Sam Lambert (left) and Steve Lambert (right)
“We look first of all to see if an organization is meeting a critical need. We have a particular interest in supporting veterans… they are a group of people that we particularly value and whose wellbeing we particularly care about.”
Steve may be a little biased. His son, Sam, is a veteran sapper from the US army, rank E5. He cares deeply about […]
“Even if you have an interest and some experience, you have more options when you have an education.”
In their late twenties, Tracy and his wife decided to pursue a career change. Tracy had fond memories of his younger years as an Air Force brat, so together, he and his wife decided to apply. Mrs. Buchanan was accepted, but due to his hearing, Tracy could not enlist. Thus began his life as a military spouse.
The Buchanans’ first assignment was at an Air Force Base in England. From there, they transferred to Kelly Air Force Base in San Antonio, where Tracy’s wife received a commissioning and enrolled in Officer Training School.
The couple continued to travel around the US, an enjoyable experience for Tracy, who worked in a number of different jobs in the communications industry.
“In 2015, my wife retired, and we relocated from DC to Boiling Springs to be near family and to enjoy the area,” said Tracy.
Tracy decided that the move and his wife’s retirement would give him a chance to pursue a career in Real Estate, a field he’d been interested in for some time. While some agencies trained new agents, Tracy decided the best way to go would be […]
A Texas native, Chris Heinen followed in his parents’ footsteps and entered the military, the Army Infantry, in 1987 at the age of 19. After a back injury rendered him unable to continue to serve, Chris returned to civilian life. He used his skills-based high school education to quickly find work in the construction industry. After nearly twenty years in the field, however, job instability was wearing on Chris.
“In 2008 when the economy went bad, I was laid off from a few consecutive roles. But even before that, the lack of regulation in the construction industry really wore me down,” said Chris.
Chris began considering a career change that year, but it would be a few years before he found an opportunity that felt right. Through SC Works, Chris met Greenville Technical College employment coordinator, Steve Hand, who invited him to an on-campus open house and informed him that there was funding available for veterans.
His $2,000 course fully paid for by the Veteran Scholarship Forever fund, Chris was able to enter a Computer Numerically Controlled (CNC) Operator certification course, the first step in a series of certifications that will allow him to work as […]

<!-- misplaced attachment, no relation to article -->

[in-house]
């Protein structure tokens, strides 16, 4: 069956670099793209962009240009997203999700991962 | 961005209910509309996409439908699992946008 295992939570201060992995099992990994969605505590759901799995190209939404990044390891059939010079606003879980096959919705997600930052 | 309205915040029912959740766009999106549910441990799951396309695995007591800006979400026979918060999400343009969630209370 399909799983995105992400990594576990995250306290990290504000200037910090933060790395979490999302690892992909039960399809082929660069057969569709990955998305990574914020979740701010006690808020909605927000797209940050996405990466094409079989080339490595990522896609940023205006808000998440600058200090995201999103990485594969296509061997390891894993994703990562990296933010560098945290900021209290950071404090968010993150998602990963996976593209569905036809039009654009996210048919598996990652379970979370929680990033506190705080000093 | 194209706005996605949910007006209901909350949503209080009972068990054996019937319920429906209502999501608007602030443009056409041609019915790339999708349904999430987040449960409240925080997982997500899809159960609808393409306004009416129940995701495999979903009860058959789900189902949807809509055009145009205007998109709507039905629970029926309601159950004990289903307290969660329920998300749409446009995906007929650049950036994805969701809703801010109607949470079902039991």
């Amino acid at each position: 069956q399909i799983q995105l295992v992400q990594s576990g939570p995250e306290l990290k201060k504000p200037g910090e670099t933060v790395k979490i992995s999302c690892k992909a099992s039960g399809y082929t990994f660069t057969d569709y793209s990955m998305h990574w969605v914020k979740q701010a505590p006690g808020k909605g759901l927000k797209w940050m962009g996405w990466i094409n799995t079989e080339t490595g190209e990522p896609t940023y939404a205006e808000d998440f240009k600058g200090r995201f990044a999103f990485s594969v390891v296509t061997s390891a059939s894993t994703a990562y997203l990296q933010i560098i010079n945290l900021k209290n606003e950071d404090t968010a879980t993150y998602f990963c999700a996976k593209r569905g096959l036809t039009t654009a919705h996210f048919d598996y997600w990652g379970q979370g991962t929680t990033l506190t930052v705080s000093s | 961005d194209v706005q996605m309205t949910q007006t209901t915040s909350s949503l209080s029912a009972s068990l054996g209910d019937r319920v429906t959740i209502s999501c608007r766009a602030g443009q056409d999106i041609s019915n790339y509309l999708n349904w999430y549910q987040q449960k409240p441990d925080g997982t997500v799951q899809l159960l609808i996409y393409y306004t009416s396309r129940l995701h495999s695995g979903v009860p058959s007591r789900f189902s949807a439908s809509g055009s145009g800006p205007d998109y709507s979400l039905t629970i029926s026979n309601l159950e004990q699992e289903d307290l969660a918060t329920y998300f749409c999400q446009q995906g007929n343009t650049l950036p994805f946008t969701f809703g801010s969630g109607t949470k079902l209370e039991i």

Veteran Scholarships Forever was recently inspired by Greenville Technical College’s veteran support page. There, they’ve listed all the resources they provide to veterans on one page. (See Greenville Tech’s Veteran Resources here!)
In that spirit, we’ve listed a few major Greenville area resources for veterans in one place for you to share with a vet you know and love.
All Around Solutions
“Upstate Warrior Solution is a community based nonprofit organization that generates quality of life solutions for Upstate veterans, active duty, National Guard, and Reserve warriors and their families. The UWS model is centralized around face to face outreach to the warrior community, and service lines include Mentorship, Healthcare and Benefits, Education and Training, Housing, and Employment.”
“Upstate Veteran Business Network exists to connect Veterans for the purpose of building a business network of reliable professionals and improve the effectiveness of Veteran-focused organizations in the area through meaningful personal and professional relationships and education.”
MeetUp Group: http://www.meetup.com/UpstateVBN/
Founder, Upstate Veteran Business Network
Greenville SC 29615
E-mail: [email protected]
“Veterans Affairs function is to provide and assist ex-service […]
Student debt is increasing amongst all Americans¹, but on average, a veteran will take on more debt than a civilian student²—in spite of generous GI Bill benefits.
The primary contributors to veteran student loan debt are the same federal student loans that the average undergraduate takes out. In spite of GI Bill contributions, many vets either have to or choose to take out additional loans to pay for education-related fees or to put toward personal finances while in school. GI Bill benefits do not currently cover:
- Out-of-state tuition at public universities.
- Tuition fees at for-profit universities greater than $18,077.50 per year.
- Unaccredited programs such as those found in vocational and technical colleges.
Is Federal Loan Debt Really All That Bad?
Federal loans come with low interest rates, which means debt in this category is typically more manageable. Plus, veterans now do not have to devote more than 10% of their income to debt repayment.³ While this may seem non-threatening at first glance, these policies may lead veterans to take on more debt than they otherwise would.
And, as you […]